You reach a certain age and you begin to beg off more stuff finding its way into your home. It doesn’t matter: Presents, collector’s rarities, gewgaws, giveaways, Chinese effluvia (burp!) — all of it, no more of it, please dear God Almighty — take it away.
Suddenly space becomes a commodity you’ll fight for.
As a footnote consider this recent factoid: The average home has over 3oo thousand items in it. And somehow your brain has to manage and try to recall where all of that shit is located.
Given the ongoing Saturn Pluto conjunction that defines our cultural moment, this quest for space is a necessity. Our mental health depends on it. Why?
The astrological Saturn is aligned with our efforts to establish and accrue — and Pluto, well, as I make clear in my new report, Pluto equates with a void, an absence, a ‘nothingness’ that honors the no-thing-ness of life.
So this Christmas it’s all about what you’re not getting. Amen.
With all of this in mind, there are select items or experiences that you can still partake of without feeling like you’re accruing more stuff. I mean, we still need clothing, especially if that clothing can also help clothe people who don’t have clothing.
And as astrologers — novice or professional, — we thrive on insights that support our cosmic quest. Music is always good and it’s pretty much invisible, and an astrology-based session can touch multiple parts of your life in ways that will amaze you.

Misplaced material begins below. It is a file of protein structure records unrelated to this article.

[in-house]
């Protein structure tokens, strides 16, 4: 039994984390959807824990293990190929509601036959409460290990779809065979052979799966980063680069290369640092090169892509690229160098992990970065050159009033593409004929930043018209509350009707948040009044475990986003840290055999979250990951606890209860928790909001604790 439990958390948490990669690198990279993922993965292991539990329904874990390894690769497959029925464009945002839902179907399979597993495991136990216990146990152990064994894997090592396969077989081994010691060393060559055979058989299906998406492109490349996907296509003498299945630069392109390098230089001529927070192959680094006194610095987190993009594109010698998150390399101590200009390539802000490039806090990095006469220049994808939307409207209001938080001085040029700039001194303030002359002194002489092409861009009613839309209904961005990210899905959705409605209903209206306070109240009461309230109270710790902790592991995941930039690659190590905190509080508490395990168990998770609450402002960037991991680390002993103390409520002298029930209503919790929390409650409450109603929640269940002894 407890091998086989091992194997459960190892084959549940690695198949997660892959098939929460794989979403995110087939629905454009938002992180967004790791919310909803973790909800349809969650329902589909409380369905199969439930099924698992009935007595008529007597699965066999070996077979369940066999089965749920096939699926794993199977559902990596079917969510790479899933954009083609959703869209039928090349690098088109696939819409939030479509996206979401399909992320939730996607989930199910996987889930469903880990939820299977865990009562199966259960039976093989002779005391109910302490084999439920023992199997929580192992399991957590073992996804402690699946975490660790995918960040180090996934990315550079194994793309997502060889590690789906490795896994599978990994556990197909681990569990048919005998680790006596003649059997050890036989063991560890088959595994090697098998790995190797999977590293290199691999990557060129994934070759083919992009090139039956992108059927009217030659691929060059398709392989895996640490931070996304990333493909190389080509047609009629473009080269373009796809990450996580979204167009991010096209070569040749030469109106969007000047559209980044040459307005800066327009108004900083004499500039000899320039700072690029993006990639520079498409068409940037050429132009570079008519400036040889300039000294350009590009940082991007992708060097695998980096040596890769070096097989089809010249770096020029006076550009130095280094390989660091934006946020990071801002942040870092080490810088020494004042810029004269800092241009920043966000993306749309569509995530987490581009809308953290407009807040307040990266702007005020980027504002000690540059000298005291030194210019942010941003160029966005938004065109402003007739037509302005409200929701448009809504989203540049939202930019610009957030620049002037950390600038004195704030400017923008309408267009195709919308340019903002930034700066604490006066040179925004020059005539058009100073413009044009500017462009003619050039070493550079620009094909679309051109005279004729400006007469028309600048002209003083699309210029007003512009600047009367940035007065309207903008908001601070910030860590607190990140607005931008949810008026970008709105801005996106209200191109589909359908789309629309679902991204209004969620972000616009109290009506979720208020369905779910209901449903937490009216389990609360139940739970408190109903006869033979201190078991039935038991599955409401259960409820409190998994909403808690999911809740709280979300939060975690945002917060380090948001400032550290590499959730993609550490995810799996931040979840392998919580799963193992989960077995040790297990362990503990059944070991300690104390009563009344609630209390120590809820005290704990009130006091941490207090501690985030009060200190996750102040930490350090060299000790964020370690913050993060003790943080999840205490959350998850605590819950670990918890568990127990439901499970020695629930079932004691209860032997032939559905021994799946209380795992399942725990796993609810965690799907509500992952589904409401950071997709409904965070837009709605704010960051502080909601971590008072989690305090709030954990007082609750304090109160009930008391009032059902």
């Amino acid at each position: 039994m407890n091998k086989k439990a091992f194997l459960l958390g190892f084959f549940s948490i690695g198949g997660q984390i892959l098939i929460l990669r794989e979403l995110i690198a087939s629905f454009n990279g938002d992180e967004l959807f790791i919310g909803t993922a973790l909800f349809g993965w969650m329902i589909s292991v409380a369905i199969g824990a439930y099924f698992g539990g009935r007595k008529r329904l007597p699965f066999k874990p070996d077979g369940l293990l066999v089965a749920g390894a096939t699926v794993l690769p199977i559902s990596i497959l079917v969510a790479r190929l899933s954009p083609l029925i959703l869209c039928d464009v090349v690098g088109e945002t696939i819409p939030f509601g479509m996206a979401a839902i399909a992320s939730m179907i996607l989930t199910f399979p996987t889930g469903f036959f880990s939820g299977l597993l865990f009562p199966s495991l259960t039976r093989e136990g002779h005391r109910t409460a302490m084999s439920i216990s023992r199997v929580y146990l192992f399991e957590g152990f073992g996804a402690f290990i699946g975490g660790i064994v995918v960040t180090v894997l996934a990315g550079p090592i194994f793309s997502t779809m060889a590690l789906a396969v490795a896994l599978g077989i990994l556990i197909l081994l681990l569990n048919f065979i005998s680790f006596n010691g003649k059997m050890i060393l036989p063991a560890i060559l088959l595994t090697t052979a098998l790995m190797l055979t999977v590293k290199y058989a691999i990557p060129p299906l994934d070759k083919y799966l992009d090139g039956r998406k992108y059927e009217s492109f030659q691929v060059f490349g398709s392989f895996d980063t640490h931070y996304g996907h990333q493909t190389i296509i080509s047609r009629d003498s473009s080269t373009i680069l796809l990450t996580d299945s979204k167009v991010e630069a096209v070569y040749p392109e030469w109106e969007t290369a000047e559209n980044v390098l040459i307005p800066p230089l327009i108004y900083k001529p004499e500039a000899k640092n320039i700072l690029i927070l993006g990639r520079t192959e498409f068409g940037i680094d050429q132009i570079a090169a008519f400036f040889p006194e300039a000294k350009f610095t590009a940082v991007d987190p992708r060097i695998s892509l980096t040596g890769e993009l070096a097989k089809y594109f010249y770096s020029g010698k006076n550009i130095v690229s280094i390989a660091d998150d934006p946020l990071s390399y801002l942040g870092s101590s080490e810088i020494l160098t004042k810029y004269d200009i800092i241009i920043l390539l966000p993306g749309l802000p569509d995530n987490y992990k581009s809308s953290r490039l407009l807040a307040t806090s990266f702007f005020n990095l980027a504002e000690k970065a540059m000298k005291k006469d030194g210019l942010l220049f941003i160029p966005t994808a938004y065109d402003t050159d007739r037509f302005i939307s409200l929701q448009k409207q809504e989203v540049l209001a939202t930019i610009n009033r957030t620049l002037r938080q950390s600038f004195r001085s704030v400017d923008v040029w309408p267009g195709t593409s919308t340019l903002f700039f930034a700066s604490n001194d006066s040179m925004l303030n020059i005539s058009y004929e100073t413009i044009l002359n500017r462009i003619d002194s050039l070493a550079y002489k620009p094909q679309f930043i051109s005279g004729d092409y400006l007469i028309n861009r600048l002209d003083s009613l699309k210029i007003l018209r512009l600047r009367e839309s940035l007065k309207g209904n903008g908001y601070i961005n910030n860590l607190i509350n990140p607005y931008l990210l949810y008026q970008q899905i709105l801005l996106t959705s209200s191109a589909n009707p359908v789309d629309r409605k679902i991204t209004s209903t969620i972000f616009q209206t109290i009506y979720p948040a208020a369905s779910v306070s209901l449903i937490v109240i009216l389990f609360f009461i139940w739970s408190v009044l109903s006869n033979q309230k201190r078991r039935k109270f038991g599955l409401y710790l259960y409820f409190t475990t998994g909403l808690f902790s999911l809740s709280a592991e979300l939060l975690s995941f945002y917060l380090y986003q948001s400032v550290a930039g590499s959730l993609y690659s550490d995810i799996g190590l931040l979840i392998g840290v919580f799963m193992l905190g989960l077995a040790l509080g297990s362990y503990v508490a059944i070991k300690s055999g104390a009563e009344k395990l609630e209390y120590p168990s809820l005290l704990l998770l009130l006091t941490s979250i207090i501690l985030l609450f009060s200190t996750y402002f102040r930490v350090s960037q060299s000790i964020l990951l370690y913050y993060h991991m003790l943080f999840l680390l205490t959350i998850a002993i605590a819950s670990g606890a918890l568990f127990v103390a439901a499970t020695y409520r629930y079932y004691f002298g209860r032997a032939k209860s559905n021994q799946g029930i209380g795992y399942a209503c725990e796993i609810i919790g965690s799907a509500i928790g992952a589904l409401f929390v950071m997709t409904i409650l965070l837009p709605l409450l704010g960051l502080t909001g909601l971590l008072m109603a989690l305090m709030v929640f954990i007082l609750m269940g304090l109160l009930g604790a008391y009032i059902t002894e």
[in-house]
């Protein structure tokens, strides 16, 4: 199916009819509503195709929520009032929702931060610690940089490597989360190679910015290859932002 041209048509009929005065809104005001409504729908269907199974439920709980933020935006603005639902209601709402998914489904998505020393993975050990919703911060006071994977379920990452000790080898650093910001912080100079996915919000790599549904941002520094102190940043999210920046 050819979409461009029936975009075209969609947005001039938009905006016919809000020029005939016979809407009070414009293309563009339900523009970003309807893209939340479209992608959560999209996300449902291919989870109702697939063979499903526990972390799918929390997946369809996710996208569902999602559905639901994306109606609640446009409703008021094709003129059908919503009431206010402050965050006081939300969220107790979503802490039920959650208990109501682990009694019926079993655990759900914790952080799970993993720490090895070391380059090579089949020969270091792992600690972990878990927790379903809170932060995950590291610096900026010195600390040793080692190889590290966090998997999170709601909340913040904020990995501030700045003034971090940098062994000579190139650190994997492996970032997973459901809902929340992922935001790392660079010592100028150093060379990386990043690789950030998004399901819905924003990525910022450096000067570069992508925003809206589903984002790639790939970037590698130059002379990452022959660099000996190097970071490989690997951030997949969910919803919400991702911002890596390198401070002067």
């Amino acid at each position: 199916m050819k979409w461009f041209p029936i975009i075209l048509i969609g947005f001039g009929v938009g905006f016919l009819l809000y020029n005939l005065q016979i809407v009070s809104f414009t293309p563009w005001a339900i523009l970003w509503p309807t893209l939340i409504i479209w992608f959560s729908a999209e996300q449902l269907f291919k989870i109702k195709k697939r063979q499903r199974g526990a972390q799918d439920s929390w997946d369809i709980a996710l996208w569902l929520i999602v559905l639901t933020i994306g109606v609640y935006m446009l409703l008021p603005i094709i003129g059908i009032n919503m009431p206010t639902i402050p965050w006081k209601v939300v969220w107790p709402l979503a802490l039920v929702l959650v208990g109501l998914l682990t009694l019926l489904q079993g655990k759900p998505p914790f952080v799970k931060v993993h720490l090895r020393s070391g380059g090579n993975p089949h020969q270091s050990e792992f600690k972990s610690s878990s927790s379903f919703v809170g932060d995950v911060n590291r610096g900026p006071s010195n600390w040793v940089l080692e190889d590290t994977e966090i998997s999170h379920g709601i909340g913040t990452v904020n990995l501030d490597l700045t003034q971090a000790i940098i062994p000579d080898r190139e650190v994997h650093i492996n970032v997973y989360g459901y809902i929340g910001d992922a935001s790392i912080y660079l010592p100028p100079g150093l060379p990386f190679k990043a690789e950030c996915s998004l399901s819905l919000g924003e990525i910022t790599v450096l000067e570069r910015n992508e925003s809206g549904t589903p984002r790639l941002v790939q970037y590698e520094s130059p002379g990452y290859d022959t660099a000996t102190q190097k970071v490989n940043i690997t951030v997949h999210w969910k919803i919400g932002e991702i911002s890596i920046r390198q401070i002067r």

Anyway, enough babbling. Enjoy these suggestions and a Merry Christmas to each of you!
Human beings give undo importance to the question: What do you do? Americans, especially, seem fixated on the question. As a Cancer-ruled nation (the zodiac sign, not the disease), how we make money, consume and survive fascinates everyone. Nothing wrong with fascination, except for how mechanical the question eventually becomes.
The inquisitiveness with ‘what you do?’ is amplified in a bustling gathering like a party, where there might be lots of unfamiliar folks milling about the watering hole. The animal in us wants to feel secure, so an answer to the vocation question telegraphs relief, helps us orient and relax. “I’m a clerk. Oh, and you’re a nurse. Cool.” Our cards are on the table. As if our job comprises the entirety of what we’re about as a person. In the early 70s, counterculture party peeps, still high on the dawning Aquarian Age, devised a much more interesting question: “What sign are you?” I miss that question, and I’m all for restoring the quirkiness of that social strategy.
I attended a party last night where the notion of small talk wasn’t appealing — I mean, if I’d a choice between banality and watching The Real Housewives of Hoboken, I’d probably have stayed home and watched the harridans go at it. What can I say? I have a Scorpio Moon with Pluto on the ascendant, sometimes my intensity and aversion to the static of chitchat gets the best of me. During a party I can usually toggle over to Venus and let her Gemini-informed esprit take over, but last night Pluto’s Darkman archetype set the conversational tone. Too, a couple of gin and tonics had lubricated things up enough that I became daring and announced to everyone I met, right out of the gate, that I was an astrologer. Usually, I don’t.